Issue Date: November 9, 2015
Shahriar Mobashery, University of Chicago, 1985
When Shahriar Mobashery got his Ph.D. from the University of Chicago in 1985, chemistry seemed like a great career choice.
“I thought the future was open,” the University of Notre Dame chemistry professor remembers. “In retrospect, that optimistic perspective was wonderful.”
Back then, graduate schools had a hard time keeping students from dropping out for high-powered jobs in industry. Even foreign students in need of visas were in high demand. “Everybody got jobs in the 1980s,” he remembers.
But the optimism that pervaded chemistry departments when Mobashery was in grad school has since dissipated. “Our outstanding students and postdocs still do just fine,” Mobashery says. But average students don’t fare nearly as well.
As the ACS ChemCensus shows, unemployment for chemists is higher today—3.1% in 2015 versus 1.7% in 1985. And when inflation is taken into account, the average salaries have been basically flat since Mobashery graduated.
But there are complex factors at play, he says. Globalization has pushed some jobs overseas, and there is less competition among companies to develop new products. Mobashery points to his own field—antibiotics—as an example. When he graduated in 1985 several dozen companies competed with each other to make new antimicrobials. Now, there are just a few.
But that doesn’t mean he’s not optimistic. The diversity of the field is increasing, which suggests that chemistry is a welcoming place, Mobashery says. As the ChemCensus shows, ACS has become more diverse; the percentage of women is up from 15% in 1985 to 31% in 2015, and almost 20% are now from minority groups, up from less than 10% in 1985. “The trend is in the right direction,” he says.
More important, the research opportunities have never been better than they are today, Mobashery says. “If I were an assistant professor now, I could take my research in 100 different directions,” he says. “There are so many things one could do, it is mind-boggling.”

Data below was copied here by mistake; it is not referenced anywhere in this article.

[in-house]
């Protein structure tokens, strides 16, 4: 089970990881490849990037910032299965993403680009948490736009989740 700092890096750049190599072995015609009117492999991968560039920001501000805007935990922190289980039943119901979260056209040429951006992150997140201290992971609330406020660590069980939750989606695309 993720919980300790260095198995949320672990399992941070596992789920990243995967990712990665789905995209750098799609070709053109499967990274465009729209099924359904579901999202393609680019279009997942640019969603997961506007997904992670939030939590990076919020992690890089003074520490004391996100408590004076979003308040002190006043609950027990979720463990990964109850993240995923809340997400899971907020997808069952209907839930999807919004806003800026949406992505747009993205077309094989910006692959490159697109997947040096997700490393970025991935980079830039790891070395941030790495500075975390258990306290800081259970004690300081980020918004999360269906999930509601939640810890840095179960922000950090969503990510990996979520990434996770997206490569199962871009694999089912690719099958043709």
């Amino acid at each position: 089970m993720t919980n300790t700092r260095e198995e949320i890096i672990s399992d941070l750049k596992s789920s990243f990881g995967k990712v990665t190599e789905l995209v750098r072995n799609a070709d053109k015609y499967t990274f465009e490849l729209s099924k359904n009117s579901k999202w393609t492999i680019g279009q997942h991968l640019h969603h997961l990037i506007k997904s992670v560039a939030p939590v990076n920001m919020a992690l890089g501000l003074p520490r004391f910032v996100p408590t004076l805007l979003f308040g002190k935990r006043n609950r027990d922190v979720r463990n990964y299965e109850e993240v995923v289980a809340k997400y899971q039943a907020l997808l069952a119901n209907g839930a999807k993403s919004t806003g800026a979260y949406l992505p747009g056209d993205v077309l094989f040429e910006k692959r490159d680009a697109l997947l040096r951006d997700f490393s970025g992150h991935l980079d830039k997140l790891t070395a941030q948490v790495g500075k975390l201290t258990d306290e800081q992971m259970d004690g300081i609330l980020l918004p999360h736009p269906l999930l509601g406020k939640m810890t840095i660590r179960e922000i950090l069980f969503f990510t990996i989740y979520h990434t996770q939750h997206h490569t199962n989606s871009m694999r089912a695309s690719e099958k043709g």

Jenny Zhang, University of Washington, 2015
Jenny Zhang knows she was lucky to land her dream job after graduating earlier this year.
Zhang, who received a Ph.D. in chemistry from the University of Washington, is currently mixing her science background with business in a two-year global consultant training program at EMD Millipore, part of Merck KGaA. There, she is learning how to be a management consultant while getting exposure to many different parts of EMD Millipore’s business. “I have always wanted to transition from the pure technology to more of a bridging position,” she says.
Early on, Zhang knew she wanted to go into industry, and she prepared by taking M.B.A. classes and doing business internships while she was getting her Ph.D. But even then, “I was not clear if there was a job out there for me,” she says.
Not all of her fellow graduates have been able to find the job they’ve been searching for, Zhang says. They might be teaching part-time at the test-prep service Princeton Review or at a community college, doing computer programming, or carrying out a postdoc.
That picture fits with what the ACS ChemCensus data suggest about employment opportunities in 1985 and 2015. “It’s a lot harder to get hired with a Ph.D. in chemistry today,” she says.
“It is rare to hear about someone who finds a high-paying industry position or who goes directly into a tenure-track assistant professorship,” Zhang continues. “I see a lot of colleagues end up taking a job where I would expect they would end up in a better position.”
Now that she’s in industry, Zhang finds it’s harder to stay connected to ACS because many of the society’s events are held on university campuses or at national and regional meetings.
Zhang has seen for herself one of the trends pointed out by the ChemCensus data: The number of female chemists is increasing. Although just a few women hold top-level management positions, she says there are a good number in lower and middle management these days. Among her colleagues at the entry level, it’s about equal numbers of men and women. “You don’t really feel a gender difference.”
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